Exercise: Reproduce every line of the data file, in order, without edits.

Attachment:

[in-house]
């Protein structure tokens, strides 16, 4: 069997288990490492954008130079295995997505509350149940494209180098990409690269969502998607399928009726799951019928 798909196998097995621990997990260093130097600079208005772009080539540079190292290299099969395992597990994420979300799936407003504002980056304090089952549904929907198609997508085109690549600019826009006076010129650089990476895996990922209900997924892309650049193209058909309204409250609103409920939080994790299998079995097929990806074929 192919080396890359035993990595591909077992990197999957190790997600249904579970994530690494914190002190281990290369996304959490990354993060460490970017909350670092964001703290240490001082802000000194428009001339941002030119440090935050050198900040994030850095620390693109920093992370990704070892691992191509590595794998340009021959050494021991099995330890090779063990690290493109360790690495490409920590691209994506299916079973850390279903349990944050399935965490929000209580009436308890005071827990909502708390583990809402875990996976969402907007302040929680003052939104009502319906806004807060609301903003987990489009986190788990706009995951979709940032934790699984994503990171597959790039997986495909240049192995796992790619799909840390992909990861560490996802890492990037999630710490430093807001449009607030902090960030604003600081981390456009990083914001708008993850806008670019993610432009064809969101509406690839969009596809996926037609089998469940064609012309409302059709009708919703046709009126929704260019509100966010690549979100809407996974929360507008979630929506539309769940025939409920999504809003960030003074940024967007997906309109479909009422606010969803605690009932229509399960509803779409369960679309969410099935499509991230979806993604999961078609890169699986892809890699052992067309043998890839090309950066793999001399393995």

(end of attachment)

[in-house]
């Protein structure tokens, strides 16, 4: 069997288990490492954008130079295995997505509350149940494209180098990409690269969502998607399928009726799951019928 798909196998097995621990997990260093130097600079208005772009080539540079190292290299099969395992597990994420979300799936407003504002980056304090089952549904929907198609997508085109690549600019826009006076010129650089990476895996990922209900997924892309650049193209058909309204409250609103409920939080994790299998079995097929990806074929 192919080396890359035993990595591909077992990197999957190790997600249904579970994530690494914190002190281990290369996304959490990354993060460490970017909350670092964001703290240490001082802000000194428009001339941002030119440090935050050198900040994030850095620390693109920093992370990704070892691992191509590595794998340009021959050494021991099995330890090779063990690290493109360790690495490409920590691209994506299916079973850390279903349990944050399935965490929000209580009436308890005071827990909502708390583990809402875990996976969402907007302040929680003052939104009502319906806004807060609301903003987990489009986190788990706009995951979709940032934790699984994503990171597959790039997986495909240049192995796992790619799909840390992909990861560490996802890492990037999630710490430093807001449009607030902090960030604003600081981390456009990083914001708008993850806008670019993610432009064809969101509406690839969009596809996926037609089998469940064609012309409302059709009708919703046709009126929704260019509100966010690549979100809407996974929360507008979630929506539309769940025939409920999504809003960030003074940024967007997906309109479909009422606010969803605690009932229509399960509803779409369960679309969410099935499509991230979806993604999961078609890169699986892809890699052992067309043998890839090309950066793999001399393995």